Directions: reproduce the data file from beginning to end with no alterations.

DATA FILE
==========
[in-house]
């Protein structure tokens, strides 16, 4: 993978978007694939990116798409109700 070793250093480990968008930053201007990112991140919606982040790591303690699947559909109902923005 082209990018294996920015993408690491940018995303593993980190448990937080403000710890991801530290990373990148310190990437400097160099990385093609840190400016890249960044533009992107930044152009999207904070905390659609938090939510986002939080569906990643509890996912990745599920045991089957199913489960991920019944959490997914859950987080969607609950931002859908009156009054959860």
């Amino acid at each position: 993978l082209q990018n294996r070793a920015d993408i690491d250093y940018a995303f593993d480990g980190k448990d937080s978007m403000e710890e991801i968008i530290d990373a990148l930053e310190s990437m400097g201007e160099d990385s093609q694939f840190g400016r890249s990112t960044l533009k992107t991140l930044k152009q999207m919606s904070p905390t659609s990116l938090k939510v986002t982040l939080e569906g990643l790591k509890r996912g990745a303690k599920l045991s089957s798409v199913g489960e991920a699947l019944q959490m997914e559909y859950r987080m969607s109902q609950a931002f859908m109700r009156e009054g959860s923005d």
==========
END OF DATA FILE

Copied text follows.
[in-house]
């Protein structure tokens, strides 16, 4: 993978978007694939990116798409109700 070793250093480990968008930053201007990112991140919606982040790591303690699947559909109902923005 082209990018294996920015993408690491940018995303593993980190448990937080403000710890991801530290990373990148310190990437400097160099990385093609840190400016890249960044533009992107930044152009999207904070905390659609938090939510986002939080569906990643509890996912990745599920045991089957199913489960991920019944959490997914859950987080969607609950931002859908009156009054959860």
């Amino acid at each position: 993978l082209q990018n294996r070793a920015d993408i690491d250093y940018a995303f593993d480990g980190k448990d937080s978007m403000e710890e991801i968008i530290d990373a990148l930053e310190s990437m400097g201007e160099d990385s093609q694939f840190g400016r890249s990112t960044l533009k992107t991140l930044k152009q999207m919606s904070p905390t659609s990116l938090k939510v986002t982040l939080e569906g990643l790591k509890r996912g990745a303690k599920l045991s089957s798409v199913g489960e991920a699947l019944q959490m997914e559909y859950r987080m969607s109902q609950a931002f859908m109700r009156e009054g959860s923005d």